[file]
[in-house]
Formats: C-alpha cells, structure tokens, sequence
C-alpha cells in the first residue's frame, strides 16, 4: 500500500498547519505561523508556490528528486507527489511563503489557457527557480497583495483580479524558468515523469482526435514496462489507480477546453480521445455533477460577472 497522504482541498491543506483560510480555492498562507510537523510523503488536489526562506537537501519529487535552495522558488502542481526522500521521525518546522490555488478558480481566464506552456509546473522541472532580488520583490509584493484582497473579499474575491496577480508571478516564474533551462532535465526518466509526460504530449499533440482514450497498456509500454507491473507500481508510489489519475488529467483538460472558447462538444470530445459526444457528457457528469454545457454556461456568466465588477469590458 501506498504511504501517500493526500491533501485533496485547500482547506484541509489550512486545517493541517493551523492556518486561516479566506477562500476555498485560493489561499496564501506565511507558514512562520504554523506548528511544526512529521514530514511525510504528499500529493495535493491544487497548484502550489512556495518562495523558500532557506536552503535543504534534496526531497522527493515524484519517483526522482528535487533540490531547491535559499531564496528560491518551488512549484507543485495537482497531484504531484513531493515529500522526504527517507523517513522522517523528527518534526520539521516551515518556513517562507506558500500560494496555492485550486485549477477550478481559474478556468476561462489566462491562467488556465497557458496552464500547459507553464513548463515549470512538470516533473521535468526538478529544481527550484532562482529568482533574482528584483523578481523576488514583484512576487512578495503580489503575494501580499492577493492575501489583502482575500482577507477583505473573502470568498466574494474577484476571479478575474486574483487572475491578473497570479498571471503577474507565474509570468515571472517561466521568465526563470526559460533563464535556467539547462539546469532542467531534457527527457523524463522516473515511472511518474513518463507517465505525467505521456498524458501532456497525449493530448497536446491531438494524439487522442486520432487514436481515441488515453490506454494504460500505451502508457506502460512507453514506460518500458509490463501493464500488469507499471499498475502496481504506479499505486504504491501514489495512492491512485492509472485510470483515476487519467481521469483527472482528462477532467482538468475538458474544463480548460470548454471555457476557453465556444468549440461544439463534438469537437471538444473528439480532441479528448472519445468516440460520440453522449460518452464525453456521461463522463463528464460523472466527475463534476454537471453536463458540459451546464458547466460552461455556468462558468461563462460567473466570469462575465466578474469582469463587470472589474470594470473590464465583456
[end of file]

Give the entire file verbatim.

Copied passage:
[in-house]
Formats: C-alpha cells, structure tokens, sequence
C-alpha cells in the first residue's frame, strides 16, 4: 500500500498547519505561523508556490528528486507527489511563503489557457527557480497583495483580479524558468515523469482526435514496462489507480477546453480521445455533477460577472 497522504482541498491543506483560510480555492498562507510537523510523503488536489526562506537537501519529487535552495522558488502542481526522500521521525518546522490555488478558480481566464506552456509546473522541472532580488520583490509584493484582497473579499474575491496577480508571478516564474533551462532535465526518466509526460504530449499533440482514450497498456509500454507491473507500481508510489489519475488529467483538460472558447462538444470530445459526444457528457457528469454545457454556461456568466465588477469590458 501506498504511504501517500493526500491533501485533496485547500482547506484541509489550512486545517493541517493551523492556518486561516479566506477562500476555498485560493489561499496564501506565511507558514512562520504554523506548528511544526512529521514530514511525510504528499500529493495535493491544487497548484502550489512556495518562495523558500532557506536552503535543504534534496526531497522527493515524484519517483526522482528535487533540490531547491535559499531564496528560491518551488512549484507543485495537482497531484504531484513531493515529500522526504527517507523517513522522517523528527518534526520539521516551515518556513517562507506558500500560494496555492485550486485549477477550478481559474478556468476561462489566462491562467488556465497557458496552464500547459507553464513548463515549470512538470516533473521535468526538478529544481527550484532562482529568482533574482528584483523578481523576488514583484512576487512578495503580489503575494501580499492577493492575501489583502482575500482577507477583505473573502470568498466574494474577484476571479478575474486574483487572475491578473497570479498571471503577474507565474509570468515571472517561466521568465526563470526559460533563464535556467539547462539546469532542467531534457527527457523524463522516473515511472511518474513518463507517465505525467505521456498524458501532456497525449493530448497536446491531438494524439487522442486520432487514436481515441488515453490506454494504460500505451502508457506502460512507453514506460518500458509490463501493464500488469507499471499498475502496481504506479499505486504504491501514489495512492491512485492509472485510470483515476487519467481521469483527472482528462477532467482538468475538458474544463480548460470548454471555457476557453465556444468549440461544439463534438469537437471538444473528439480532441479528448472519445468516440460520440453522449460518452464525453456521461463522463463528464460523472466527475463534476454537471453536463458540459451546464458547466460552461455556468462558468461563462460567473466570469462575465466578474469582469463587470472589474470594470473590464465583456